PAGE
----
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Thousands head home in south Syria after ceasefire deal

AFP  |  Daraa (Syria) 

Thousands of displaced Syrians were heading home today after rebels and the government reached a deal in the south following more than two weeks of deadly bombardment.

Under the agreement announced Friday after talks between rebels and regime ally Moscow, opposition fighters will hand over territory in the southern province of Daraa near the Jordanian border.

Daraa is seen as the cradle of the uprising that sparked Syria's seven-year war, and the government retaking full control of it would be a symbolic victory for

A Russia-backed regime offensive in Daraa has displaced more than 320,000 people since June 19, the says, including tens of thousands who fled south to the sealed border with

Calm reigned over the region today as the two sides finalised the deal, according to the for Human Rights, a Britain-based monitoring group.

"People have started to return to their homes since yesterday" from the Jordanian border, said.

"More than 20,000 people have set off for home so far, heading to areas for which an accord has been reached in the southeastern Daraa countryside," he said.

But others "are scared to return to regime-controlled areas, fearing their children will be arrested," said.

More than 150 civilians have been killed in the regime bombing campaign on Daraa since June 19, the Observatory says, and trust in the government does not run high.

Osama al-Homsi, 26, said he was hesitant to return to his hometown of Jeeza in southeastern Daraa after the deal.

"Of course I support the agreement to stop the fighting and bloodshed," said the young man, who sought shelter from the bombardment in a field to the south of Daraa city.

"But what is frightening is that it comes with no UN guarantees... The Russian and the Syrian regime offer no safety," he said.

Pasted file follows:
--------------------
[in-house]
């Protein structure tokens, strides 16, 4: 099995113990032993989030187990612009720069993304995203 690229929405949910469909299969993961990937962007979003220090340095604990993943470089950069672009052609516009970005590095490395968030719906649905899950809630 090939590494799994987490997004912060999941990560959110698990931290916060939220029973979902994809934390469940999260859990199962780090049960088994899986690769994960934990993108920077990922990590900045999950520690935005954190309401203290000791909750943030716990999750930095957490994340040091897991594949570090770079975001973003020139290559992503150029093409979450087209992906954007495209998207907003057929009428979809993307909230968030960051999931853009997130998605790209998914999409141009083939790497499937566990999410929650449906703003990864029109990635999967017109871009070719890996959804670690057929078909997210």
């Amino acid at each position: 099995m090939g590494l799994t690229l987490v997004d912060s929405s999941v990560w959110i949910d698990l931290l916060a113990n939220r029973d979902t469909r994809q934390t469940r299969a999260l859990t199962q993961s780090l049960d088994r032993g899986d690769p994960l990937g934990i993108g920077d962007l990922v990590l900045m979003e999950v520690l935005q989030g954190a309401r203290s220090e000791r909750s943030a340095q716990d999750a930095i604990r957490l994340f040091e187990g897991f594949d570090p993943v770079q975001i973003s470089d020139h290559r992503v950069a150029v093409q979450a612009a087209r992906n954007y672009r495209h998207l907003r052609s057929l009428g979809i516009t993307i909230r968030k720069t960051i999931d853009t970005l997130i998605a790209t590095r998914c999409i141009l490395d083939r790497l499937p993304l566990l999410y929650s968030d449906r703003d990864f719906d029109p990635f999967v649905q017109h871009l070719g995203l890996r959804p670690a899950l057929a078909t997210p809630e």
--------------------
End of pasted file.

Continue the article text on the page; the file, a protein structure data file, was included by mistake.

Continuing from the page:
Only when it is clear the has really been implemented and "if we are guaranteed that no one will pursue us, will we want to return," Homsi said.

Yesterday's accord follows a string of similar deals with rebels for other areas of Syria, which have seen the regime retake more than 60 per cent of the country, according to the Observatory.

It caps a series of government victories nationwide since intervened in 2015 on Assad's side, including for the former rebel outside earlier this year.

Under the accord, rebels are expected to hand over their heavy weapons, while those who reject the agreement will be bused with their families to opposition-held areas in the north of the country, has said.

An Islamic State jihadist group affiliate, which holds a small pocket in the southwest of Daraa, is excluded from the deal.

Government forces will also take over "all observation posts along the Syrian-Jordanian border", said on Friday, hours after the regime regained control of the vital Nassib border crossing with

Today, an saw forces and Russian police deployed at the crossing after more than three years under opposition control.

One of the arches of the key frontier post was damaged, sprouting from the concrete structure.

The agreement is expected to be implemented in three stages, rebel said, first for eastern Daraa, the provincial capital and then the west of the province.

"Assad got what he wanted from the deal," said.

He obtained "control over the Syrian-Jordanian border areas in Daraa, the gradual disarmament of the rebels' heavier weapons, and the opportunity to rebuild his government's influence in southern Syria," the at the Washington-based said.

Daraa lies in a wider southern region that Assad aims to retake, including the neighbouring province of to the west, which borders the Israeli-occupied

But "taking will be complicated", said Sam Heller, an at (ICG).

"The government will have to figure out how to advance without agitating the Israelis and triggering destructive Israeli action," he added.

The ICG said in a recent report that had supported fighters in since 2013 or 2014, apparently to "secure a buffer zone on its border".

More than 350,000 people have been killed and millions displaced since Syria's war started in 2011 with a brutal crackdown on anti-government protests.

(This story has not been edited by Business Standard staff and is auto-generated from a syndicated feed.)

First Published: Sat, July 07 2018. 18:45 IST
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